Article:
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Webseries Based on David Quammen’s Book, Spillover, to Air on Weather.com

The views expressed are those of the author and are not necessarily those of Scientific American.


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Back in April 2013, The Weather Channel announced it was unveiling several new very short series of cross-platform videos on topics that diverge from the weather. From WSJ:

“The new series include “I am Unstoppable,” a show profiling disabled atheletes; “Virus Hunters,” a science program following the hunt for the next killer outbreak; and “Alive,” which tells the stories of people who survived manmade and natural disasters.

These are not regular primetime shows on TV. Each will feature six two- to four-minute episodes, which will be available on The Weather Channel cable channel, weather.com website, as well as mobile devices and tablets. Three other series, ranging from animals on the edge of extinction to extreme explorers, were unveiled a few weeks ago, at the Weather Channel’s television upfront on April 3. They will debut this summer.

“We’re datamining our users’ passions,” said Neil Katz, the president and editor-in-chief for digital of The Weather Channel. “They love science. They love space. They love nature and the natural world, the story of Mother Earth – probably not surprising since they love weather, which is really one of the most powerful natural phenomena. They love travel…they love action and adventure. And of course they love extreme weather.”

I am very excited to announce that the series “Virus Hunters” is nearly ready to air! This short six-part web series is based on the book “Spillover: Animal Infections and the Next Human Pandemic ” by science writer David Quammen is set to air in a week or two on Weather.com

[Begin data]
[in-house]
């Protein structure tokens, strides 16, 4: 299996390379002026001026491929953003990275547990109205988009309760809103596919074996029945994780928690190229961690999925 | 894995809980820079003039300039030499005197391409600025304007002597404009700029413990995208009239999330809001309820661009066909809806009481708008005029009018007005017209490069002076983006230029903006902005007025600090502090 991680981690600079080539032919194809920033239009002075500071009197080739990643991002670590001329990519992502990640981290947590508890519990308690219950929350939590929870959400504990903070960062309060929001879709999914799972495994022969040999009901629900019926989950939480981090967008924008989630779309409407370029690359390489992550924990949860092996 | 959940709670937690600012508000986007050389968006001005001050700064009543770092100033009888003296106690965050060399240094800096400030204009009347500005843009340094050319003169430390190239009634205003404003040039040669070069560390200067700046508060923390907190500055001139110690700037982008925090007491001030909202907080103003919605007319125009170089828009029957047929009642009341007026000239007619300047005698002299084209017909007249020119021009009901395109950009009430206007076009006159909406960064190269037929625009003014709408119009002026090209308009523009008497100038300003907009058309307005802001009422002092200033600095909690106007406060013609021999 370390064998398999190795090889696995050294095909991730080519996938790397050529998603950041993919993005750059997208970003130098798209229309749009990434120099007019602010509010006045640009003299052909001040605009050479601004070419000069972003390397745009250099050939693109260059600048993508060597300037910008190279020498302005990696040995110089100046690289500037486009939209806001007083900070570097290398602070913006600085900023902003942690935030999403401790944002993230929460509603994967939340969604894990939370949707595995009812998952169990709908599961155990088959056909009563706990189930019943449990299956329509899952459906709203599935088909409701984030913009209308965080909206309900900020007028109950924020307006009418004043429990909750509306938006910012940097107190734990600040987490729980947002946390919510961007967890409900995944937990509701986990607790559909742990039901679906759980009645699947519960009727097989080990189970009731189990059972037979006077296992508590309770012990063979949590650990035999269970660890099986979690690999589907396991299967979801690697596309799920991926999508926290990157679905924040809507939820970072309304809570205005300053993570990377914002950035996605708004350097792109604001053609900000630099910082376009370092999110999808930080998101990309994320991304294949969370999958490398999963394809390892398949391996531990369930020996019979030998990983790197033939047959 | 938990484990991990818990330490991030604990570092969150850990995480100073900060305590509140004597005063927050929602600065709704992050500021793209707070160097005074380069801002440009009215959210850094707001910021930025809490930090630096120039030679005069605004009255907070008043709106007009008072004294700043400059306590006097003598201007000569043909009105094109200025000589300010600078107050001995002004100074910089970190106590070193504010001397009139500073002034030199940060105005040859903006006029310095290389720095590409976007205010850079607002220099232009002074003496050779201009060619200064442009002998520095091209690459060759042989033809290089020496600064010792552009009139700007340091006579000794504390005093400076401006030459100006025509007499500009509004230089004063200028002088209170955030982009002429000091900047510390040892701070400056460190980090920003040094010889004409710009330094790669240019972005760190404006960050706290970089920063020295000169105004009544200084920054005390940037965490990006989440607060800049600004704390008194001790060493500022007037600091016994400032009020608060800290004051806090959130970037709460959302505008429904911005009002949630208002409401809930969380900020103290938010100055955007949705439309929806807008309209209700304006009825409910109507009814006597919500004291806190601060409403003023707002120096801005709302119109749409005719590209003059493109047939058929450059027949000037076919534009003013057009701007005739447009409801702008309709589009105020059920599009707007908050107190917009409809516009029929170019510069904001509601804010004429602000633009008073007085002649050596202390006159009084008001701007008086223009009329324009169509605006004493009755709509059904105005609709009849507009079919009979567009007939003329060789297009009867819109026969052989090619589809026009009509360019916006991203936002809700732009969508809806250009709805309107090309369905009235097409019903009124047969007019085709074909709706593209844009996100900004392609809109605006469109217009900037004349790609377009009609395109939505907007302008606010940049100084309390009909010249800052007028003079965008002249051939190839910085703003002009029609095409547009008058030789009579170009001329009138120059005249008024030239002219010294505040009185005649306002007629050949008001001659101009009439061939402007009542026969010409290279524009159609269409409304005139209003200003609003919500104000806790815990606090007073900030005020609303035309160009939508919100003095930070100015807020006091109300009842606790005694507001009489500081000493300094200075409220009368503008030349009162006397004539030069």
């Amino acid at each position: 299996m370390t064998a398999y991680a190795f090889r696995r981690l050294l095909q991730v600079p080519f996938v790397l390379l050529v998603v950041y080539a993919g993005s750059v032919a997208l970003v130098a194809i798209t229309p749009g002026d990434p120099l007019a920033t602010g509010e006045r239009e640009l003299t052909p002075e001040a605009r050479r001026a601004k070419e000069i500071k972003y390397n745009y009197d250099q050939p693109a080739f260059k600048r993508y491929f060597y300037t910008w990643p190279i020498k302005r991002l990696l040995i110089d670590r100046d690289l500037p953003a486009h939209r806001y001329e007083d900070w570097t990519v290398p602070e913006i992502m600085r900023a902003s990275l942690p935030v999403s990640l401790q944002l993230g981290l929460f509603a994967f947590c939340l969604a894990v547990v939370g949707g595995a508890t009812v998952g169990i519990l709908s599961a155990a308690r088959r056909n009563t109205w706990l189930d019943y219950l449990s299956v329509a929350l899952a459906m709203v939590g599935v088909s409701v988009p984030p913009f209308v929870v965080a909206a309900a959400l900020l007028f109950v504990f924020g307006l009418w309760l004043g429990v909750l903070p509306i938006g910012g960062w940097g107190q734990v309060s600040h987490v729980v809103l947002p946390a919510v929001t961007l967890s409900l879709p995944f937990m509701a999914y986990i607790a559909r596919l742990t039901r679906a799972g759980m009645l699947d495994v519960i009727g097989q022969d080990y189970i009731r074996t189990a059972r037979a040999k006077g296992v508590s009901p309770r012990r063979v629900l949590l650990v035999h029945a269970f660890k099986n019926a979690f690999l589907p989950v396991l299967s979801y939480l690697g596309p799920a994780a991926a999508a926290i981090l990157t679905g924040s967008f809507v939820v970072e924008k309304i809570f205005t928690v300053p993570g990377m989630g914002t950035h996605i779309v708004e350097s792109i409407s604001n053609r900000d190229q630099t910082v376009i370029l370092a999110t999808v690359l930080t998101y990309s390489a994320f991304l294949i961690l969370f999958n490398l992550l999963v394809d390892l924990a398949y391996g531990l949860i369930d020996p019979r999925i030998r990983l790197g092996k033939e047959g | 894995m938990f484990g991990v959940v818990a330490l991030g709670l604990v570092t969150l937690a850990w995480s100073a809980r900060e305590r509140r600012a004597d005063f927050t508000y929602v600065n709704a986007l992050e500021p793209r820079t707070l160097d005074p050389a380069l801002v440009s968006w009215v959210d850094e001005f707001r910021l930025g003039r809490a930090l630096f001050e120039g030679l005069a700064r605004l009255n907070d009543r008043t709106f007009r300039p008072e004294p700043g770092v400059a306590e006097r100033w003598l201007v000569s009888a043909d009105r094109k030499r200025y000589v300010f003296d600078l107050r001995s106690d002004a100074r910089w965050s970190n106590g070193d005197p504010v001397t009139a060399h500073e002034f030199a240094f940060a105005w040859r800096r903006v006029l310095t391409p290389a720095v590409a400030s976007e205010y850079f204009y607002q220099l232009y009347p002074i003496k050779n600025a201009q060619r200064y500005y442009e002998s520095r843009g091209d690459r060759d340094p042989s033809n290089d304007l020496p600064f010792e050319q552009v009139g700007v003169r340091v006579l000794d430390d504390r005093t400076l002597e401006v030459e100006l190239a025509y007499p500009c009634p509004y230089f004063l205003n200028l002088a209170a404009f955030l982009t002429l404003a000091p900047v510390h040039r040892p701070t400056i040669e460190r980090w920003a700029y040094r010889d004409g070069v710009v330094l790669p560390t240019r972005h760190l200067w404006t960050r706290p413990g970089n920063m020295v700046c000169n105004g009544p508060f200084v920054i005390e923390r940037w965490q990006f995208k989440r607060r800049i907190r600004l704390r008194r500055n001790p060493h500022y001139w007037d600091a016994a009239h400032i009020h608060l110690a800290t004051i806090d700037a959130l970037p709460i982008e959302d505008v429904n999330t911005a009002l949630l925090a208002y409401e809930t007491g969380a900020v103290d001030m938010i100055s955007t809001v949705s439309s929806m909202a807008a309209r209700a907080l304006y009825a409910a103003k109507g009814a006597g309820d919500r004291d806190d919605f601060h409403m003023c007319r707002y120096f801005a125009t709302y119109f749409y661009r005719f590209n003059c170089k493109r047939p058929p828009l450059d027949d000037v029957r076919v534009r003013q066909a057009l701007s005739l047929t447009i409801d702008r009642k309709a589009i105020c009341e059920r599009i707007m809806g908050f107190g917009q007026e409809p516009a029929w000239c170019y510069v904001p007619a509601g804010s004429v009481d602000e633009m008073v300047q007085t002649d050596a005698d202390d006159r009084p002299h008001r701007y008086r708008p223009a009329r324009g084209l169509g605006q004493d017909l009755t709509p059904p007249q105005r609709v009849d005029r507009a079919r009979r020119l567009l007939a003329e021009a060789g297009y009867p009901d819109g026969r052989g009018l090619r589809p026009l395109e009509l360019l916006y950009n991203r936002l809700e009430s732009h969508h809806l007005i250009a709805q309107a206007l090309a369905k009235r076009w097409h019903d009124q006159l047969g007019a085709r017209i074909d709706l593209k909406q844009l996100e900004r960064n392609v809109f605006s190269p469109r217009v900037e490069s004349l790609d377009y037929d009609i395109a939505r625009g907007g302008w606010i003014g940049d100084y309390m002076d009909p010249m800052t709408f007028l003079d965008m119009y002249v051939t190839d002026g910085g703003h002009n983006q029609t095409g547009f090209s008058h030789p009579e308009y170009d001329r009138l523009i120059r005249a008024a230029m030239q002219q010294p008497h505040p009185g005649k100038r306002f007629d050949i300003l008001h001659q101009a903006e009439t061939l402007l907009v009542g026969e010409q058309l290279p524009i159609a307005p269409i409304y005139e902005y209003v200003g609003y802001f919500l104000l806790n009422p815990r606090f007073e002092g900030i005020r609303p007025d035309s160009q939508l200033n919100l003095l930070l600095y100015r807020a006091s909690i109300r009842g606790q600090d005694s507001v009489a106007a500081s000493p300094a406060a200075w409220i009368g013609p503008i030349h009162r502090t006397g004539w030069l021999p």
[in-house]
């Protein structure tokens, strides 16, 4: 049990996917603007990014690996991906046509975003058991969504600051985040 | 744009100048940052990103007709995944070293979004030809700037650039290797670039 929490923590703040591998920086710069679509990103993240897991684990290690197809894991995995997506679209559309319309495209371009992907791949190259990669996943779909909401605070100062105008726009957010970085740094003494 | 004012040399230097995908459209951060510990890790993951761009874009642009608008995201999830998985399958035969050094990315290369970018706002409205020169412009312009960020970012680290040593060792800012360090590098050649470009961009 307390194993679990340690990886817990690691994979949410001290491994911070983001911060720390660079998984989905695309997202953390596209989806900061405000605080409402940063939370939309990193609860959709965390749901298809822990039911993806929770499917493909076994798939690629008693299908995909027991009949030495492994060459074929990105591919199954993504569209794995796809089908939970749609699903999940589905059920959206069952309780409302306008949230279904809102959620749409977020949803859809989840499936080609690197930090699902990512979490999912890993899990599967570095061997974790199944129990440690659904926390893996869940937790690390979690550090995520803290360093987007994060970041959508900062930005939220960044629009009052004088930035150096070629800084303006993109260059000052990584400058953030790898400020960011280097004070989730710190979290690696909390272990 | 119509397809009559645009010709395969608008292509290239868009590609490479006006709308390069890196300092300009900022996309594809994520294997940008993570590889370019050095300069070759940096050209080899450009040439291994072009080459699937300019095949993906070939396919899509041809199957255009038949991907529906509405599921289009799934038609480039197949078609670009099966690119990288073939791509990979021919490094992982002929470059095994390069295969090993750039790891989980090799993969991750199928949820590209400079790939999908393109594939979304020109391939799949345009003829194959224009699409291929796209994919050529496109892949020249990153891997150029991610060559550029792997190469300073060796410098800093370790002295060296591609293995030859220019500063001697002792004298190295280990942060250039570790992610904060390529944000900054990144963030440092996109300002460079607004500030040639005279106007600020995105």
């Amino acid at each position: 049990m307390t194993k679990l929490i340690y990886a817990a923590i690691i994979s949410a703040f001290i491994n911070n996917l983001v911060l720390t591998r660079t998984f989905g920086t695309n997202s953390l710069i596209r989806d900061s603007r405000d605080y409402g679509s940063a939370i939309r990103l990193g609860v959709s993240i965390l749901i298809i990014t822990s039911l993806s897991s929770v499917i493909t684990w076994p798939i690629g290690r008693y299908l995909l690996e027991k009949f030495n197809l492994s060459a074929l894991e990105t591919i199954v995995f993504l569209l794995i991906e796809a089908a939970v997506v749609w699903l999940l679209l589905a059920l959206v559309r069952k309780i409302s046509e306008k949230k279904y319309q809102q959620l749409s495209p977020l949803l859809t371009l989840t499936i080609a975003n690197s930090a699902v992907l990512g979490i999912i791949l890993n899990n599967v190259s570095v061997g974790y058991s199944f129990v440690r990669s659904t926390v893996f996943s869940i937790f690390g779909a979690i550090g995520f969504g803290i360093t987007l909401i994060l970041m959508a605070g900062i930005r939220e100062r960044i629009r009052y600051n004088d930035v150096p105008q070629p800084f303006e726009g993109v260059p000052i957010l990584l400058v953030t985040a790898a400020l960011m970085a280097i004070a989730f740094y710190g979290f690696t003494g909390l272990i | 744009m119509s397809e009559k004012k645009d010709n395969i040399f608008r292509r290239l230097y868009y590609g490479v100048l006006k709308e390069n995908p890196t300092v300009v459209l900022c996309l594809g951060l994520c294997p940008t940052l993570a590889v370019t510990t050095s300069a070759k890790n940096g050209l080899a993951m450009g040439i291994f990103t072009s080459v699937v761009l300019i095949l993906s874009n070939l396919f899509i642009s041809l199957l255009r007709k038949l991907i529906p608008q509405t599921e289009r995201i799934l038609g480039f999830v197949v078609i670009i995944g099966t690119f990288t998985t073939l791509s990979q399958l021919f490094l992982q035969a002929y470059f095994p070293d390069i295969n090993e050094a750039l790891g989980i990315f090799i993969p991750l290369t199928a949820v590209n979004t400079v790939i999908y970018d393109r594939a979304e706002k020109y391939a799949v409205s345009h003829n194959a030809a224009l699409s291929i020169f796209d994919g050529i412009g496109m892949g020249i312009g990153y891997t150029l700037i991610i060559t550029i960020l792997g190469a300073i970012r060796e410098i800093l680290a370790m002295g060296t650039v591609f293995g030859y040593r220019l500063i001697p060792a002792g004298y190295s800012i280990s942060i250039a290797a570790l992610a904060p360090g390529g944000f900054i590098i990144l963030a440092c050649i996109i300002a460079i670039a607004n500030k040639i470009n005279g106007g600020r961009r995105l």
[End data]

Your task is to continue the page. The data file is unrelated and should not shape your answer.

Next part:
Quammen’s books are always magnificent works. Dwight Garner, reviewing “Spillover” in The New York Times, called him “not just among our best science writers but among our best writers, period.” I can’t help but agree. “Spillover” is particularly engaging because of its timeliness, which I’m sure will be what will draw viewers to the web series. Check out the book trailer here:

According to a recent post at Ars Technica, Quammen is one of the executive producers of the brief mini series, which means the science should be kept intact!

In Quammen’s own words (tweet form):

You can check it out HERE when it is available. I promise to keep you posted!

Joanne Manaster About the Author: Joanne Manaster is a university level cell and molecular biology lecturer with an insatiable passion for science outreach to all ages. Enjoy her quirky videos at www.joannelovesscience.com, on twitter @sciencegoddess and on her Facebook page at JoanneLovesScience Follow on Twitter @sciencegoddess.

The views expressed are those of the author and are not necessarily those of Scientific American.





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